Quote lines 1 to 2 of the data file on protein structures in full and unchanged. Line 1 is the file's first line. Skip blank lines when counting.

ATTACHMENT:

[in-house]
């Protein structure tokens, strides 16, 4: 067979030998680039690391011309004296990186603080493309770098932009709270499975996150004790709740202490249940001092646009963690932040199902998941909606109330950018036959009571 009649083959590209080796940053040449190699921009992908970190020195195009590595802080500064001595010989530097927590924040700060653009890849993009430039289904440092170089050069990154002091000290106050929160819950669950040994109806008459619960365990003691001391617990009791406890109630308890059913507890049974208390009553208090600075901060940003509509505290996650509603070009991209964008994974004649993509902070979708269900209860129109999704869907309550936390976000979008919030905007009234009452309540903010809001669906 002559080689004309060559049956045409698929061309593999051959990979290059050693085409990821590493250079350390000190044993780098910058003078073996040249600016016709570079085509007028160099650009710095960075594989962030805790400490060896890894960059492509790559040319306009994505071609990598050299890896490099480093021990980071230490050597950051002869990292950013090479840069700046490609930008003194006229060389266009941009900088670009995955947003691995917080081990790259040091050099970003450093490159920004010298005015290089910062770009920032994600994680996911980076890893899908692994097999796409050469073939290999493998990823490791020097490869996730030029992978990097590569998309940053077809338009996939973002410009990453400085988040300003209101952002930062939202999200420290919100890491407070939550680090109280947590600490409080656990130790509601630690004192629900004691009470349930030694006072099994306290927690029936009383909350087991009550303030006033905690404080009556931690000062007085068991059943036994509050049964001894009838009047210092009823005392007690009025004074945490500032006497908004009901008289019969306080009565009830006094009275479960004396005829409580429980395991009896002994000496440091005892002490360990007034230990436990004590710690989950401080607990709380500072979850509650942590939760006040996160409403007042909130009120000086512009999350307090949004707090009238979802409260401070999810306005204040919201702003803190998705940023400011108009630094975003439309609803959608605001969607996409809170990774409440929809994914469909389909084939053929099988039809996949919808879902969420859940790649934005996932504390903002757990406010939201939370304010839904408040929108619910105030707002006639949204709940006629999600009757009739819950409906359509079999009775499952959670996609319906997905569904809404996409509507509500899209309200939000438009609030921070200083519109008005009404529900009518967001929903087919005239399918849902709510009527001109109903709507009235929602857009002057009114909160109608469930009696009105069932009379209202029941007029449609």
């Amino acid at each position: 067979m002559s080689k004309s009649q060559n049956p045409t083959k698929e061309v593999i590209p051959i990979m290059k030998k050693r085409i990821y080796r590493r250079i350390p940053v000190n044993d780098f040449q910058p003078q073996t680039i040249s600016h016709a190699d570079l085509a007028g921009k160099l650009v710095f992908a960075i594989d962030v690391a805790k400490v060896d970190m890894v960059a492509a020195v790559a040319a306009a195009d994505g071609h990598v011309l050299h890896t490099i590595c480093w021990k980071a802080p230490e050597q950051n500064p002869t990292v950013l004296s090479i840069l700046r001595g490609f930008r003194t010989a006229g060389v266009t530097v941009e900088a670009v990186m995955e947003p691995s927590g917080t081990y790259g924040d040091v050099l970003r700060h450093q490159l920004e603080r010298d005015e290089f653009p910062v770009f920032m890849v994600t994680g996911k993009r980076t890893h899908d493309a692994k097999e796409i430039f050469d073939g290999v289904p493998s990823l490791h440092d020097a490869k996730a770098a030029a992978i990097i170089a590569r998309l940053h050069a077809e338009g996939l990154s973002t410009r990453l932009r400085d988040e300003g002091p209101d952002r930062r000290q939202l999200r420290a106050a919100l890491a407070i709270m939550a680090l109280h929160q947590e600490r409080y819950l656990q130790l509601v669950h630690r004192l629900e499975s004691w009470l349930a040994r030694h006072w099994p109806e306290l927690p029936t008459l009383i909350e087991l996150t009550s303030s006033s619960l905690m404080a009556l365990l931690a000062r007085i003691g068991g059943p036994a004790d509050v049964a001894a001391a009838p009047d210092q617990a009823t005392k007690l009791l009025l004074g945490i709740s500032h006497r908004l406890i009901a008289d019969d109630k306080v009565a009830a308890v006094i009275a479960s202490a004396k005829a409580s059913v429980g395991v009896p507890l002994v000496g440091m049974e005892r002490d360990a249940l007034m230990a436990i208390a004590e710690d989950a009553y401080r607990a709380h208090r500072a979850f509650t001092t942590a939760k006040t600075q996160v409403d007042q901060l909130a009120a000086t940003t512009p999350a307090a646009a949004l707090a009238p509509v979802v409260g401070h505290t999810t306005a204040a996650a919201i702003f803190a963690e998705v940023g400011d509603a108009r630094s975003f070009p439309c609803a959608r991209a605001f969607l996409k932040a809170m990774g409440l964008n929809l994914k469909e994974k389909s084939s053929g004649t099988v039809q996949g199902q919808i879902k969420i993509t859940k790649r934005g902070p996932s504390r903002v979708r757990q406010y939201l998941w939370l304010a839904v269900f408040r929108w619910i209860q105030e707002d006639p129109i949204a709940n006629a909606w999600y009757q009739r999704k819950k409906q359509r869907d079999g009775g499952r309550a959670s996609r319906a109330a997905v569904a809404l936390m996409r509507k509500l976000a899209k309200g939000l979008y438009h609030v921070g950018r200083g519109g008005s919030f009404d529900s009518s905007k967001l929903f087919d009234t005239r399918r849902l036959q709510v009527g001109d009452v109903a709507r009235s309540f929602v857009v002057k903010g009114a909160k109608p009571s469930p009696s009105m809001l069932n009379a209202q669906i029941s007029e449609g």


[in-house]
């Protein structure tokens, strides 16, 4: 067979030998680039690391011309004296990186603080493309770098932009709270499975996150004790709740202490249940001092646009963690932040199902998941909606109330950018036959009571 009649083959590209080796940053040449190699921009992908970190020195195009590595802080500064001595010989530097927590924040700060653009890849993009430039289904440092170089050069990154002091000290106050929160819950669950040994109806008459619960365990003691001391617990009791406890109630308890059913507890049974208390009553208090600075901060940003509509505290996650509603070009991209964008994974004649993509902070979708269900209860129109999704869907309550936390976000979008919030905007009234009452309540903010809001669906 002559080689004309060559049956045409698929061309593999051959990979290059050693085409990821590493250079350390000190044993780098910058003078073996040249600016016709570079085509007028160099650009710095960075594989962030805790400490060896890894960059492509790559040319306009994505071609990598050299890896490099480093021990980071230490050597950051002869990292950013090479840069700046490609930008003194006229060389266009941009900088670009995955947003691995917080081990790259040091050099970003450093490159920004010298005015290089910062770009920032994600994680996911980076890893899908692994097999796409050469073939290999493998990823490791020097490869996730030029992978990097590569998309940053077809338009996939973002410009990453400085988040300003209101952002930062939202999200420290919100890491407070939550680090109280947590600490409080656990130790509601630690004192629900004691009470349930030694006072099994306290927690029936009383909350087991009550303030006033905690404080009556931690000062007085068991059943036994509050049964001894009838009047210092009823005392007690009025004074945490500032006497908004009901008289019969306080009565009830006094009275479960004396005829409580429980395991009896002994000496440091005892002490360990007034230990436990004590710690989950401080607990709380500072979850509650942590939760006040996160409403007042909130009120000086512009999350307090949004707090009238979802409260401070999810306005204040919201702003803190998705940023400011108009630094975003439309609803959608605001969607996409809170990774409440929809994914469909389909084939053929099988039809996949919808879902969420859940790649934005996932504390903002757990406010939201939370304010839904408040929108619910105030707002006639949204709940006629999600009757009739819950409906359509079999009775499952959670996609319906997905569904809404996409509507509500899209309200939000438009609030921070200083519109008005009404529900009518967001929903087919005239399918849902709510009527001109109903709507009235929602857009002057009114909160109608469930009696009105069932009379209202029941007029449609």